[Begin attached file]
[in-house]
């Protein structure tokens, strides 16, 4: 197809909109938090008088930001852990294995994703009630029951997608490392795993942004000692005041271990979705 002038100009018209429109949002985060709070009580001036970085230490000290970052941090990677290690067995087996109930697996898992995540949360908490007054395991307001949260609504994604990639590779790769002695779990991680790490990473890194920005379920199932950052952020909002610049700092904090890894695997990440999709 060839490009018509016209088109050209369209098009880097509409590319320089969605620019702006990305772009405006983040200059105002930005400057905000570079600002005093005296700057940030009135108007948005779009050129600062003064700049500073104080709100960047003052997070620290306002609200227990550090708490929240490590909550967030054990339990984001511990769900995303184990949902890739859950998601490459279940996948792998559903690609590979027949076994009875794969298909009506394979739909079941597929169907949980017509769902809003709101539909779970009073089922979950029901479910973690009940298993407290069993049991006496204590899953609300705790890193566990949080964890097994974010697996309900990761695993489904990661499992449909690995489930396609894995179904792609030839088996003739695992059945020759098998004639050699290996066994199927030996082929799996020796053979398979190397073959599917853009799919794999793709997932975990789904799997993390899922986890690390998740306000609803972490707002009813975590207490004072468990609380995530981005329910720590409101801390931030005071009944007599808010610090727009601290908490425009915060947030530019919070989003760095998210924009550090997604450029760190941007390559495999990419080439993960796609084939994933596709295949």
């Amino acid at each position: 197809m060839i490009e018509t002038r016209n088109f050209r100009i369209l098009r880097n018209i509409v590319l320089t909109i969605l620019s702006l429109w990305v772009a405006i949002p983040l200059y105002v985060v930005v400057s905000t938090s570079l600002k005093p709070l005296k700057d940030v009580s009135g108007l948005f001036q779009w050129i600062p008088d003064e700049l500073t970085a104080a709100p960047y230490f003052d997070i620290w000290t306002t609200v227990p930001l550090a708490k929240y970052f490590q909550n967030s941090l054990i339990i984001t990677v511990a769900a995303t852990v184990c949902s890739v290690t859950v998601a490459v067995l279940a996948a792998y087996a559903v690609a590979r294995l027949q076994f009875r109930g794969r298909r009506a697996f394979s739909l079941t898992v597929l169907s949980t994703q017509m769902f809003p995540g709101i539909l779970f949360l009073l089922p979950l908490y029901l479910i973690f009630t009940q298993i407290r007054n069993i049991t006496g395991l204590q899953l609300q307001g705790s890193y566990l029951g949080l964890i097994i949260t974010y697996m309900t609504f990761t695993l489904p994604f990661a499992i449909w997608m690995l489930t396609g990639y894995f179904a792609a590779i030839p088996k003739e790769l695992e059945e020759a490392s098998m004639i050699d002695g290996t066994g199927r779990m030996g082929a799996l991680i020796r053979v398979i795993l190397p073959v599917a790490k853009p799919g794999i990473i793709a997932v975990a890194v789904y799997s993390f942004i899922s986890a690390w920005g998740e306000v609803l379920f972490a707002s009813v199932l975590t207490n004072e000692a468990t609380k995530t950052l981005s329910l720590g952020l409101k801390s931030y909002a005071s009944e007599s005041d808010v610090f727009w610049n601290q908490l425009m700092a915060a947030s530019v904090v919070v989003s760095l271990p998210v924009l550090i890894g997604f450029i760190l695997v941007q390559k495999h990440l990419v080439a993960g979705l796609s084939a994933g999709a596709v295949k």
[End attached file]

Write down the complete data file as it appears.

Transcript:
[in-house]
């Protein structure tokens, strides 16, 4: 197809909109938090008088930001852990294995994703009630029951997608490392795993942004000692005041271990979705 002038100009018209429109949002985060709070009580001036970085230490000290970052941090990677290690067995087996109930697996898992995540949360908490007054395991307001949260609504994604990639590779790769002695779990991680790490990473890194920005379920199932950052952020909002610049700092904090890894695997990440999709 060839490009018509016209088109050209369209098009880097509409590319320089969605620019702006990305772009405006983040200059105002930005400057905000570079600002005093005296700057940030009135108007948005779009050129600062003064700049500073104080709100960047003052997070620290306002609200227990550090708490929240490590909550967030054990339990984001511990769900995303184990949902890739859950998601490459279940996948792998559903690609590979027949076994009875794969298909009506394979739909079941597929169907949980017509769902809003709101539909779970009073089922979950029901479910973690009940298993407290069993049991006496204590899953609300705790890193566990949080964890097994974010697996309900990761695993489904990661499992449909690995489930396609894995179904792609030839088996003739695992059945020759098998004639050699290996066994199927030996082929799996020796053979398979190397073959599917853009799919794999793709997932975990789904799997993390899922986890690390998740306000609803972490707002009813975590207490004072468990609380995530981005329910720590409101801390931030005071009944007599808010610090727009601290908490425009915060947030530019919070989003760095998210924009550090997604450029760190941007390559495999990419080439993960796609084939994933596709295949």
């Amino acid at each position: 197809m060839i490009e018509t002038r016209n088109f050209r100009i369209l098009r880097n018209i509409v590319l320089t909109i969605l620019s702006l429109w990305v772009a405006i949002p983040l200059y105002v985060v930005v400057s905000t938090s570079l600002k005093p709070l005296k700057d940030v009580s009135g108007l948005f001036q779009w050129i600062p008088d003064e700049l500073t970085a104080a709100p960047y230490f003052d997070i620290w000290t306002t609200v227990p930001l550090a708490k929240y970052f490590q909550n967030s941090l054990i339990i984001t990677v511990a769900a995303t852990v184990c949902s890739v290690t859950v998601a490459v067995l279940a996948a792998y087996a559903v690609a590979r294995l027949q076994f009875r109930g794969r298909r009506a697996f394979s739909l079941t898992v597929l169907s949980t994703q017509m769902f809003p995540g709101i539909l779970f949360l009073l089922p979950l908490y029901l479910i973690f009630t009940q298993i407290r007054n069993i049991t006496g395991l204590q899953l609300q307001g705790s890193y566990l029951g949080l964890i097994i949260t974010y697996m309900t609504f990761t695993l489904p994604f990661a499992i449909w997608m690995l489930t396609g990639y894995f179904a792609a590779i030839p088996k003739e790769l695992e059945e020759a490392s098998m004639i050699d002695g290996t066994g199927r779990m030996g082929a799996l991680i020796r053979v398979i795993l190397p073959v599917a790490k853009p799919g794999i990473i793709a997932v975990a890194v789904y799997s993390f942004i899922s986890a690390w920005g998740e306000v609803l379920f972490a707002s009813v199932l975590t207490n004072e000692a468990t609380k995530t950052l981005s329910l720590g952020l409101k801390s931030y909002a005071s009944e007599s005041d808010v610090f727009w610049n601290q908490l425009m700092a915060a947030s530019v904090v919070v989003s760095l271990p998210v924009l550090i890894g997604f450029i760190l695997v941007q390559k495999h990440l990419v080439a993960g979705l796609s084939a994933g999709a596709v295949k």